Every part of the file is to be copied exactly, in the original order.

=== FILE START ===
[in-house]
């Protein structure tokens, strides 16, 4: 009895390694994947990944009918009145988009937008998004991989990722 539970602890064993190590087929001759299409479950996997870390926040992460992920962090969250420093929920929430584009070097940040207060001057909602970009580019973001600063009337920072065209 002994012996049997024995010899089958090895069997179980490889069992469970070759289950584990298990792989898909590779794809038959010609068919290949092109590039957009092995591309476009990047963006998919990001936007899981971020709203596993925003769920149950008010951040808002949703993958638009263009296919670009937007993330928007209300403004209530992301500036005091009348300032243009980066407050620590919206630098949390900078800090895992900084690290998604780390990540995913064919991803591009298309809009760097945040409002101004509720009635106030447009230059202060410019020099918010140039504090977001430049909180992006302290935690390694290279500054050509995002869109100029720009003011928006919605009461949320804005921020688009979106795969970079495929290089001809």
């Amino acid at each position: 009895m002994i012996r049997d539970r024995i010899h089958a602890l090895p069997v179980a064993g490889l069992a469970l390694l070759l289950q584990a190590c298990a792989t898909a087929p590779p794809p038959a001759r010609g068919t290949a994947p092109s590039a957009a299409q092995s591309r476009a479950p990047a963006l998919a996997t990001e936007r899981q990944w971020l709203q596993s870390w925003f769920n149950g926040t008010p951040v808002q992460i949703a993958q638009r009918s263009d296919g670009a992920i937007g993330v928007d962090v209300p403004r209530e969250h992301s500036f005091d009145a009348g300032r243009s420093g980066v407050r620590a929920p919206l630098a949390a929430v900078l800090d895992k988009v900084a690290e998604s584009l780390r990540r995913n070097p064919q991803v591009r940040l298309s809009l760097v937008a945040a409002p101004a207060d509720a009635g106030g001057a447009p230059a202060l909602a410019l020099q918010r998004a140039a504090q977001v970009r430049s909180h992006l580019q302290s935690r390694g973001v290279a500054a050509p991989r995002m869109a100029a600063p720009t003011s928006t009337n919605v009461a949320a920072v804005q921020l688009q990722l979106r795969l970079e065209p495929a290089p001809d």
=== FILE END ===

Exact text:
[in-house]
């Protein structure tokens, strides 16, 4: 009895390694994947990944009918009145988009937008998004991989990722 539970602890064993190590087929001759299409479950996997870390926040992460992920962090969250420093929920929430584009070097940040207060001057909602970009580019973001600063009337920072065209 002994012996049997024995010899089958090895069997179980490889069992469970070759289950584990298990792989898909590779794809038959010609068919290949092109590039957009092995591309476009990047963006998919990001936007899981971020709203596993925003769920149950008010951040808002949703993958638009263009296919670009937007993330928007209300403004209530992301500036005091009348300032243009980066407050620590919206630098949390900078800090895992900084690290998604780390990540995913064919991803591009298309809009760097945040409002101004509720009635106030447009230059202060410019020099918010140039504090977001430049909180992006302290935690390694290279500054050509995002869109100029720009003011928006919605009461949320804005921020688009979106795969970079495929290089001809």
């Amino acid at each position: 009895m002994i012996r049997d539970r024995i010899h089958a602890l090895p069997v179980a064993g490889l069992a469970l390694l070759l289950q584990a190590c298990a792989t898909a087929p590779p794809p038959a001759r010609g068919t290949a994947p092109s590039a957009a299409q092995s591309r476009a479950p990047a963006l998919a996997t990001e936007r899981q990944w971020l709203q596993s870390w925003f769920n149950g926040t008010p951040v808002q992460i949703a993958q638009r009918s263009d296919g670009a992920i937007g993330v928007d962090v209300p403004r209530e969250h992301s500036f005091d009145a009348g300032r243009s420093g980066v407050r620590a929920p919206l630098a949390a929430v900078l800090d895992k988009v900084a690290e998604s584009l780390r990540r995913n070097p064919q991803v591009r940040l298309s809009l760097v937008a945040a409002p101004a207060d509720a009635g106030g001057a447009p230059a202060l909602a410019l020099q918010r998004a140039a504090q977001v970009r430049s909180h992006l580019q302290s935690r390694g973001v290279a500054a050509p991989r995002m869109a100029a600063p720009t003011s928006t009337n919605v009461a949320a920072v804005q921020l688009q990722l979106r795969l970079e065209p495929a290089p001809d």